One way I have navigated around the speed bumps of superstition is to make service ware. There is no way to pick an unlucky number for a serving set because its communal nature doesn't tie the bad luck to one specific person. There are so many different needs for serving foods that luck is superseded by necessity. Living outside of my own culinary tradition has helped me see table ware in a whole new light. Every meal is an education in food service. I have tried many new types of food with their own specific methods of service. I especially like the Chinese love of mixing small amounts of strong flavors. The table is often filled with small dishes of intensely flavored sauces made of garlic, hot peppers, and a Sichuan Pepper that numbs your mouth.

Here is a design exercise based on numbered sets that I find interesting. Make a set of three pots where each individual is decorated differently. The set must be unified but no pot can be the same. Make a additional set of four where each individual is decorated differently. Again this set must be unified but no design can be the same. Now compare the sets. Do you notice any difference between the set of three and four? I notice that the inherent asymmetry of a set of three changes the way I approach the decoration. I find it hard to put symmetrical decoration on an odd numbered set. Even numbered sets can go either way. I'm not sure why this is but it shows that the way you frame the problem largely determines the outcome. Has anyone else noticed something like this when making sets?

Footnotes- a.k.a late night tangents
1.* This points to a byproduct of democracy; the belief that each person is entitled to their own opinion regardless of the larger culture around them. This belief empowers the individual to make every day decisions of little consequence, like which cereal to buy, and more major decisions, like ballot referendums on gun control. Theoretically, a democracy insures that an individual that holds a minority opinion has the same  power as their majority counterparts.

2.* To believe in a superstition it is helpful to identify as a member of the culture that created the superstition. A cultural native sees their personal experience as confirmation of superstitions were an outsider sees the same experience as unrelated. It is very hard to adopt another cultures superstitions because complete assimilation is rare. The role of the outsider is always one of observation even if they are fully participating in the culture.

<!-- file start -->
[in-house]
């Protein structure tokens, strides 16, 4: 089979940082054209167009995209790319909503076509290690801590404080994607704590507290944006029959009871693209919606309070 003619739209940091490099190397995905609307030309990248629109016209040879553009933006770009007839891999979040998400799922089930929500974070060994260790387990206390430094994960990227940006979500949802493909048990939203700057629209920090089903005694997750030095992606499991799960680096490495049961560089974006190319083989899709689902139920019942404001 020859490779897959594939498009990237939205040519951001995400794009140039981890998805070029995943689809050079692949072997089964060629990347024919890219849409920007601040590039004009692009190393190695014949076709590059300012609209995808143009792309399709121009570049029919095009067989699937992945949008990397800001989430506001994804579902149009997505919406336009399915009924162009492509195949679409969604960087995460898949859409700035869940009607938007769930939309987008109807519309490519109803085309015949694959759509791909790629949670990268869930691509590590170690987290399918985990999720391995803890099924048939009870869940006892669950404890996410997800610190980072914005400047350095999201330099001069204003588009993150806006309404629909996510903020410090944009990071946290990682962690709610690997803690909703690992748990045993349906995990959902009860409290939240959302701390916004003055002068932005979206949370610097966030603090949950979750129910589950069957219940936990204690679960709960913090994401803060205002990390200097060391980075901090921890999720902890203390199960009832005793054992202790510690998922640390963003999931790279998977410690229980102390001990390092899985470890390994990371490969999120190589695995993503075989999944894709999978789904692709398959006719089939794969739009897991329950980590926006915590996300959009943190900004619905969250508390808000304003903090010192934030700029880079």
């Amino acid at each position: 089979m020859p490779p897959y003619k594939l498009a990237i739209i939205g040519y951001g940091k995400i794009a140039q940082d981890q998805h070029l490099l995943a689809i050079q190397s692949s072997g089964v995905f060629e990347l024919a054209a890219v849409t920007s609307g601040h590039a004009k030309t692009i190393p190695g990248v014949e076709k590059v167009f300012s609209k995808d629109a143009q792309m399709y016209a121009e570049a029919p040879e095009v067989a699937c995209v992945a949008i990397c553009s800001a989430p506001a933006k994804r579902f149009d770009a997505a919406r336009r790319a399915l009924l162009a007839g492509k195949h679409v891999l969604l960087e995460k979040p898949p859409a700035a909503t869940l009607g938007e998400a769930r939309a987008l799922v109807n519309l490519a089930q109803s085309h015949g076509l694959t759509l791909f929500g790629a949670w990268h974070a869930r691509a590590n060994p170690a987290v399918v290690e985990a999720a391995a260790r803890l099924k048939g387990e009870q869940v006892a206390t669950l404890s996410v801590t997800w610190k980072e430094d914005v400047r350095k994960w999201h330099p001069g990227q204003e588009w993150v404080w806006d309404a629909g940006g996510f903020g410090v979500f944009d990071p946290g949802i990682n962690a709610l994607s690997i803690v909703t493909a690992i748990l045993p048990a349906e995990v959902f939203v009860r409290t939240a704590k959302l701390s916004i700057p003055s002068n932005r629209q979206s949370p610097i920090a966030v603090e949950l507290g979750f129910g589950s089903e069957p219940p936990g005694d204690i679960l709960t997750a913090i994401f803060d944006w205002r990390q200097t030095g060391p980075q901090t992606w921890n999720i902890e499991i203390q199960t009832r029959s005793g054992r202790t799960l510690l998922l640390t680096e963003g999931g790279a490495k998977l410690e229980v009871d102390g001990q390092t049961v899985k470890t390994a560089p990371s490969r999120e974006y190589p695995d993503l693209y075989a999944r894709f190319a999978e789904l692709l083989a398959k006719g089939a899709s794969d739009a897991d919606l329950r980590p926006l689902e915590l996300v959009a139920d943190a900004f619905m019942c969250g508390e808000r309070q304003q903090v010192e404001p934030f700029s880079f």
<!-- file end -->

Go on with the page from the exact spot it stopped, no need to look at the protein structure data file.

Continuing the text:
Art of the Day V.5- Square Red Lacquer table with stools- Qing Dynasty 1644-1911

Rarely does furniture deserve to be anthropomorphized with words like "sexy" or "smokin'". This Qing dynasty table is the exception. The proportions, curves, and color make this set a lesson in seduction. Curves like these have been symbols of abundance/fertility dating back to the Venus de Willendorf. The color red also has long time links to attraction- i.e. red lip stick, red sports car, that are connected to the mammalian tendency to blush red during arousal. As a whole this table displays similar qualities to the form language I like in pottery.

A closer look at the table's surface reveals multiple layers of floral and landscape patterns. Notice there are multiple species of flowers in various orientations. They are incorporated into the overall pattern in a way that doesn't over emphasize one specific type of flower. They are reduced to motif and repeated to fill the space. The "wall papering" affect lets the artist spread the design three dimensionally around corners that could be a real challenge to decorate. (Imagine building a pot with equal volumetric contrast to the seats and legs of these stools.) The craftsman has filled every available space with decoration. There is even a classic Chinese "human in nature" scene carved into the fringe of the stool. This excess works because the scale of the decoration is small and the color scheme is monochromatic. The bordering system of curvilinear lines also helps transition from pattern to pattern.